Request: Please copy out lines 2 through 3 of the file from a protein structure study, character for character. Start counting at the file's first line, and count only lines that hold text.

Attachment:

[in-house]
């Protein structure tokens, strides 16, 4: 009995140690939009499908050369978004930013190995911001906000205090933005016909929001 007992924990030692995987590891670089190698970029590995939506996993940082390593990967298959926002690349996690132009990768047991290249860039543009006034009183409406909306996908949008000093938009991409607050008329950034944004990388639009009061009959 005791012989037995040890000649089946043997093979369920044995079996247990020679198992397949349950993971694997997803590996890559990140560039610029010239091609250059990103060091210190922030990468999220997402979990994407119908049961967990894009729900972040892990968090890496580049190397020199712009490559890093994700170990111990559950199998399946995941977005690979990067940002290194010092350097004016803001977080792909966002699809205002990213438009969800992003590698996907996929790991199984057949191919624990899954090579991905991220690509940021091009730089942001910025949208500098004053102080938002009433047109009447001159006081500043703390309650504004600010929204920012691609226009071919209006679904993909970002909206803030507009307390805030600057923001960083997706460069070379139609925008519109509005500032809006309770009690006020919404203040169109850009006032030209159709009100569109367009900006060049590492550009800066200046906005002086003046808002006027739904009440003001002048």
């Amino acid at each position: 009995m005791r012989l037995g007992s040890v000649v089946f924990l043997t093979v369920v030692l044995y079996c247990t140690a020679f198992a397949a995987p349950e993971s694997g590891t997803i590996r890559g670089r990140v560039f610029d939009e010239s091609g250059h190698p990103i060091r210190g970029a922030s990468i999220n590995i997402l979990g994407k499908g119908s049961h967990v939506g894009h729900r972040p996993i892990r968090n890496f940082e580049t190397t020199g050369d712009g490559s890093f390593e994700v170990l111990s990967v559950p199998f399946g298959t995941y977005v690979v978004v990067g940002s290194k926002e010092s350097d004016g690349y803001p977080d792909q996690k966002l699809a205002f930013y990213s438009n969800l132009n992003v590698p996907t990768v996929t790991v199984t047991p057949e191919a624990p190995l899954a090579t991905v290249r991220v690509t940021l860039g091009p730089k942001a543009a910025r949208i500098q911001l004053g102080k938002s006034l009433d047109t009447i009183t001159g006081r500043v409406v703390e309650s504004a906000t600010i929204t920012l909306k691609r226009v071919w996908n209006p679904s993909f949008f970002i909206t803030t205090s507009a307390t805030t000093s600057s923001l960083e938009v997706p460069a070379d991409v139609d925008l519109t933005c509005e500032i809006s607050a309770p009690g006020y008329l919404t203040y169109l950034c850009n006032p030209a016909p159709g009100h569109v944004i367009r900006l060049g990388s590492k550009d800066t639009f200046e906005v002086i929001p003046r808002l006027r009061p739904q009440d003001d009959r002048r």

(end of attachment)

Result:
């Protein structure tokens, strides 16, 4: 009995140690939009499908050369978004930013190995911001906000205090933005016909929001 007992924990030692995987590891670089190698970029590995939506996993940082390593990967298959926002690349996690132009990768047991290249860039543009006034009183409406909306996908949008000093938009991409607050008329950034944004990388639009009061009959 005791012989037995040890000649089946043997093979369920044995079996247990020679198992397949349950993971694997997803590996890559990140560039610029010239091609250059990103060091210190922030990468999220997402979990994407119908049961967990894009729900972040892990968090890496580049190397020199712009490559890093994700170990111990559950199998399946995941977005690979990067940002290194010092350097004016803001977080792909966002699809205002990213438009969800992003590698996907996929790991199984057949191919624990899954090579991905991220690509940021091009730089942001910025949208500098004053102080938002009433047109009447001159006081500043703390309650504004600010929204920012691609226009071919209006679904993909970002909206803030507009307390805030600057923001960083997706460069070379139609925008519109509005500032809006309770009690006020919404203040169109850009006032030209159709009100569109367009900006060049590492550009800066200046906005002086003046808002006027739904009440003001002048």
């Amino acid at each position: 009995m005791r012989l037995g007992s040890v000649v089946f924990l043997t093979v369920v030692l044995y079996c247990t140690a020679f198992a397949a995987p349950e993971s694997g590891t997803i590996r890559g670089r990140v560039f610029d939009e010239s091609g250059h190698p990103i060091r210190g970029a922030s990468i999220n590995i997402l979990g994407k499908g119908s049961h967990v939506g894009h729900r972040p996993i892990r968090n890496f940082e580049t190397t020199g050369d712009g490559s890093f390593e994700v170990l111990s990967v559950p199998f399946g298959t995941y977005v690979v978004v990067g940002s290194k926002e010092s350097d004016g690349y803001p977080d792909q996690k966002l699809a205002f930013y990213s438009n969800l132009n992003v590698p996907t990768v996929t790991v199984t047991p057949e191919a624990p190995l899954a090579t991905v290249r991220v690509t940021l860039g091009p730089k942001a543009a910025r949208i500098q911001l004053g102080k938002s006034l009433d047109t009447i009183t001159g006081r500043v409406v703390e309650s504004a906000t600010i929204t920012l909306k691609r226009v071919w996908n209006p679904s993909f949008f970002i909206t803030t205090s507009a307390t805030t000093s600057s923001l960083e938009v997706p460069a070379d991409v139609d925008l519109t933005c509005e500032i809006s607050a309770p009690g006020y008329l919404t203040y169109l950034c850009n006032p030209a016909p159709g009100h569109v944004i367009r900006l060049g990388s590492k550009d800066t639009f200046e906005v002086i929001p003046r808002l006027r009061p739904q009440d003001d009959r002048r």